Genes are the fundamental units of heredity. In everyday terms, we often think of genes as being instructions for a particular trait, such as hair or eye color. Genes are made of a chemical called deoxyribonucleic acid (DNA). Each gene has the chemical instructions for making a specific protein, and each protein has a particular function in the body.
For example, a gene may have the instructions to make a protein called an enzyme, which is necessary for an important biochemical process in the body.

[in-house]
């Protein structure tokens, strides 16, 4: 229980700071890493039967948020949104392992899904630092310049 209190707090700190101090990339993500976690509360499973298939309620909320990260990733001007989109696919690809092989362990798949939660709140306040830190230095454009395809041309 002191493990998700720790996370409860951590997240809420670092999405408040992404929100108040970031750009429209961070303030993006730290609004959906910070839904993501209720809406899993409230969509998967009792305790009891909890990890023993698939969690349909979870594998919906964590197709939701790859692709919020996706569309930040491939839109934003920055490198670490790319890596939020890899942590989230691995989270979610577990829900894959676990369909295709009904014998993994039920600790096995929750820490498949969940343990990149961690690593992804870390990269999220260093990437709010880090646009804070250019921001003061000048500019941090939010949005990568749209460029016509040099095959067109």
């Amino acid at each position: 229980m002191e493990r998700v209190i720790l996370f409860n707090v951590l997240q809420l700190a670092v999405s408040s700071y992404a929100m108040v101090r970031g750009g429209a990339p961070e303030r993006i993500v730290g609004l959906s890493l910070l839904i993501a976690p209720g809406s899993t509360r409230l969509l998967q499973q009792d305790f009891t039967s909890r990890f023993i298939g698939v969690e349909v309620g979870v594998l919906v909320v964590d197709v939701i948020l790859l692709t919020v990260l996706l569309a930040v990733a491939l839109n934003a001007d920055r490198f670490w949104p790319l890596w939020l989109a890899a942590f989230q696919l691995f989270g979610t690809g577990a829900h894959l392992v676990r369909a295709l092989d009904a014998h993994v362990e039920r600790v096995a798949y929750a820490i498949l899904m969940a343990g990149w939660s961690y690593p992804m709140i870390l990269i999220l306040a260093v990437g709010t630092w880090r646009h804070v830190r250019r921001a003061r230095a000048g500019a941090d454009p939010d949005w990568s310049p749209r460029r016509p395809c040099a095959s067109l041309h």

Individual genes are packaged into structures called chromosomes. Humans have a total of 46 chromosomes which are located in the center of every cell of the body. We receive 23 chromosomes (half our genetic information) from our mothers and 23 chromosomes from our fathers. Of those 23 pairs, 22 of them are identical in men and women and are called autosomes. The last pair, the sex chromosomes, differs in men and women. Men have one X and one Y chromosome, and women have two X chromosomes.